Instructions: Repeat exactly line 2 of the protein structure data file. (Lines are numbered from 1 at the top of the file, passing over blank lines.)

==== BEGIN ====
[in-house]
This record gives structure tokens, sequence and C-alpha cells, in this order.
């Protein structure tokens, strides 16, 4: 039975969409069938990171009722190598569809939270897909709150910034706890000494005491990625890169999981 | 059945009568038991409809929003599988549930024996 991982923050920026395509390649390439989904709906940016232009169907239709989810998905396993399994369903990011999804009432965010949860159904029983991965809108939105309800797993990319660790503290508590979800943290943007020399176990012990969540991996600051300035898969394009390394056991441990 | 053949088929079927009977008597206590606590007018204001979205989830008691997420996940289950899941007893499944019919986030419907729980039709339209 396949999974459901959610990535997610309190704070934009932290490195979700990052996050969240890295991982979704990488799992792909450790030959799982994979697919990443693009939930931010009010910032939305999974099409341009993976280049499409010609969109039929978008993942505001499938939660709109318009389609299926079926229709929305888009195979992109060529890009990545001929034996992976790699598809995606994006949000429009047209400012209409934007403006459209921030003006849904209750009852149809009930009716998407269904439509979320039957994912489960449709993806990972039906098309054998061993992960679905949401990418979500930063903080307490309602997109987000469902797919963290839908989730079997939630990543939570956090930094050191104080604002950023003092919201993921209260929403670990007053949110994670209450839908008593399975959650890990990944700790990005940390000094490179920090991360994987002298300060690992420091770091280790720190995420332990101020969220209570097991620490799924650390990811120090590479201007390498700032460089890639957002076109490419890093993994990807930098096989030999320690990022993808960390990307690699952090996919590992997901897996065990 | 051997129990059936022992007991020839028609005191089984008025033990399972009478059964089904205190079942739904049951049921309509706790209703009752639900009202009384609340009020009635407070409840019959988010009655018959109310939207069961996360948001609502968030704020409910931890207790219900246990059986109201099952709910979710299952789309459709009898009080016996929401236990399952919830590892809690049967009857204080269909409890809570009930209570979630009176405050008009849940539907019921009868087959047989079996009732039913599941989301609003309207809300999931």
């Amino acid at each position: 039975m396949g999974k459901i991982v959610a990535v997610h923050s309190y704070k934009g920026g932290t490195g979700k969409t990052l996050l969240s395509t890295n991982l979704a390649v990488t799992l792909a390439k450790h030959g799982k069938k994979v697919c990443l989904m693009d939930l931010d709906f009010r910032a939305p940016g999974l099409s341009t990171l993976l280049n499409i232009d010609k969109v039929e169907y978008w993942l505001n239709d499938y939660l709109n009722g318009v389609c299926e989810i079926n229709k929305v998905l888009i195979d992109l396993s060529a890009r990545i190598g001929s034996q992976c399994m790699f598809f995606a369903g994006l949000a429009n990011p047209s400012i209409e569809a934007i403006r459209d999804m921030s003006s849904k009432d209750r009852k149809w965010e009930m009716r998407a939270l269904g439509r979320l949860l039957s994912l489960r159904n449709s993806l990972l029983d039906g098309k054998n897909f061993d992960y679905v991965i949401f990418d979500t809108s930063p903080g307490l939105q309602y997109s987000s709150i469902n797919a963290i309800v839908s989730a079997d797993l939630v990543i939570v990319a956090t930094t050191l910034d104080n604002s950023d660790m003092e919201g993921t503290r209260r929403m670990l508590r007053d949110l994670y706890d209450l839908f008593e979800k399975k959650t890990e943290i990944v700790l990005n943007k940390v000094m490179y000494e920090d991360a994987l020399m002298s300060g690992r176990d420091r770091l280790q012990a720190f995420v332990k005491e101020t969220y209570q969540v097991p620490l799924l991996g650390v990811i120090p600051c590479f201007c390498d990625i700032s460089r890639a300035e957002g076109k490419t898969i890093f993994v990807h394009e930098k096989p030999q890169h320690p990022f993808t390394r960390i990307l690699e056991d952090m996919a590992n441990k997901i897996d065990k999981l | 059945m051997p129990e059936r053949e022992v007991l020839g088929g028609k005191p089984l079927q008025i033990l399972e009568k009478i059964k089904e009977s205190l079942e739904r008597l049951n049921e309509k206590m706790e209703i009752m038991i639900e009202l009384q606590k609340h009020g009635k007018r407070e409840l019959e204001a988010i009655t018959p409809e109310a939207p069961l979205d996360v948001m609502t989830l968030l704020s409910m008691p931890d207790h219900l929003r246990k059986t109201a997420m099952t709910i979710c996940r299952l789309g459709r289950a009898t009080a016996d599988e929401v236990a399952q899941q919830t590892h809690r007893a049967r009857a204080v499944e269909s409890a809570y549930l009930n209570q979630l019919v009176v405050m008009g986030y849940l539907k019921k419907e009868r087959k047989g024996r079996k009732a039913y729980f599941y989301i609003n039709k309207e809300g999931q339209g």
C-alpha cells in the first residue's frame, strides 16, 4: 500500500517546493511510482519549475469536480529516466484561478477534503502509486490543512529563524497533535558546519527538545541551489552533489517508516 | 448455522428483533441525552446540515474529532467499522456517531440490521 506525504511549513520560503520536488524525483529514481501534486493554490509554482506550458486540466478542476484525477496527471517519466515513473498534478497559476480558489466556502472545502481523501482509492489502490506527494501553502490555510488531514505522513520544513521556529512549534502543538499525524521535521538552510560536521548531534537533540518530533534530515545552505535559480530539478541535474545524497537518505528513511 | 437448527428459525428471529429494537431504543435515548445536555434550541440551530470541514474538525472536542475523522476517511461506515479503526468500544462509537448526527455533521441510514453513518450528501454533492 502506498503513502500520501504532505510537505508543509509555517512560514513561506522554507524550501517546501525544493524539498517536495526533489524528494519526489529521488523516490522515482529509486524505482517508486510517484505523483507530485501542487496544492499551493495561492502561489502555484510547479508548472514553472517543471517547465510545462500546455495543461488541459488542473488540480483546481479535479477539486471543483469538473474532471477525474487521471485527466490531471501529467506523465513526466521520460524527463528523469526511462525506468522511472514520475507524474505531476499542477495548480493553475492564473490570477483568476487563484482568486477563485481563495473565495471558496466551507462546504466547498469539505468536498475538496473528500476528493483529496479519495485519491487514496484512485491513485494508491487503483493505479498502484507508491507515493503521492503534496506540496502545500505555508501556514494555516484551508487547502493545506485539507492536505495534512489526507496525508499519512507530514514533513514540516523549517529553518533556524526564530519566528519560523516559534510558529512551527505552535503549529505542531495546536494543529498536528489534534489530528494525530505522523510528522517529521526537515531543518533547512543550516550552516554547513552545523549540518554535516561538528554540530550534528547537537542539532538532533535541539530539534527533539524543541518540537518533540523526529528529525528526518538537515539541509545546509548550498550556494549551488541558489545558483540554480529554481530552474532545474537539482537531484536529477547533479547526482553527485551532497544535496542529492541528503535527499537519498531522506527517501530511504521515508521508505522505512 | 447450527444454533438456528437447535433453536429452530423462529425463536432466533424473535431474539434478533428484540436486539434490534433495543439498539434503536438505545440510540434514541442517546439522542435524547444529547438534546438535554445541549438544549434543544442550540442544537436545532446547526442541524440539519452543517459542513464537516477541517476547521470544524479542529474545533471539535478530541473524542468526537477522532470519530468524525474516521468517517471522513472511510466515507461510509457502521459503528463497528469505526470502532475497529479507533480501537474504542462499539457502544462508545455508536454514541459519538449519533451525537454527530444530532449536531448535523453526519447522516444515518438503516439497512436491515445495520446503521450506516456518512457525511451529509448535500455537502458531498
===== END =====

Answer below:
This record gives structure tokens, sequence and C-alpha cells, in this order.